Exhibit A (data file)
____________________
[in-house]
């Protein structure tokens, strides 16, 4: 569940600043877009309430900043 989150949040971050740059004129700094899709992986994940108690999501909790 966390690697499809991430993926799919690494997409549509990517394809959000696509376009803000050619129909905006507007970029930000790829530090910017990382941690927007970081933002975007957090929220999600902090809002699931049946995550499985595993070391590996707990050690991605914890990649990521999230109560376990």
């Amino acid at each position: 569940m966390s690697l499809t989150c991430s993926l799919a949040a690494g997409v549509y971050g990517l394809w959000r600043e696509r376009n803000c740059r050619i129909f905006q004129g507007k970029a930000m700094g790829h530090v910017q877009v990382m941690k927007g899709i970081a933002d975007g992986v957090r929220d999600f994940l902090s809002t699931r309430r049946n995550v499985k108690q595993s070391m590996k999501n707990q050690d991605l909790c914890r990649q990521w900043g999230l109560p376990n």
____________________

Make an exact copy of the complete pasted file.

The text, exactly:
[in-house]
């Protein structure tokens, strides 16, 4: 569940600043877009309430900043 989150949040971050740059004129700094899709992986994940108690999501909790 966390690697499809991430993926799919690494997409549509990517394809959000696509376009803000050619129909905006507007970029930000790829530090910017990382941690927007970081933002975007957090929220999600902090809002699931049946995550499985595993070391590996707990050690991605914890990649990521999230109560376990």
């Amino acid at each position: 569940m966390s690697l499809t989150c991430s993926l799919a949040a690494g997409v549509y971050g990517l394809w959000r600043e696509r376009n803000c740059r050619i129909f905006q004129g507007k970029a930000m700094g790829h530090v910017q877009v990382m941690k927007g899709i970081a933002d975007g992986v957090r929220d999600f994940l902090s809002t699931r309430r049946n995550v499985k108690q595993s070391m590996k999501n707990q050690d991605l909790c914890r990649q990521w900043g999230l109560p376990n």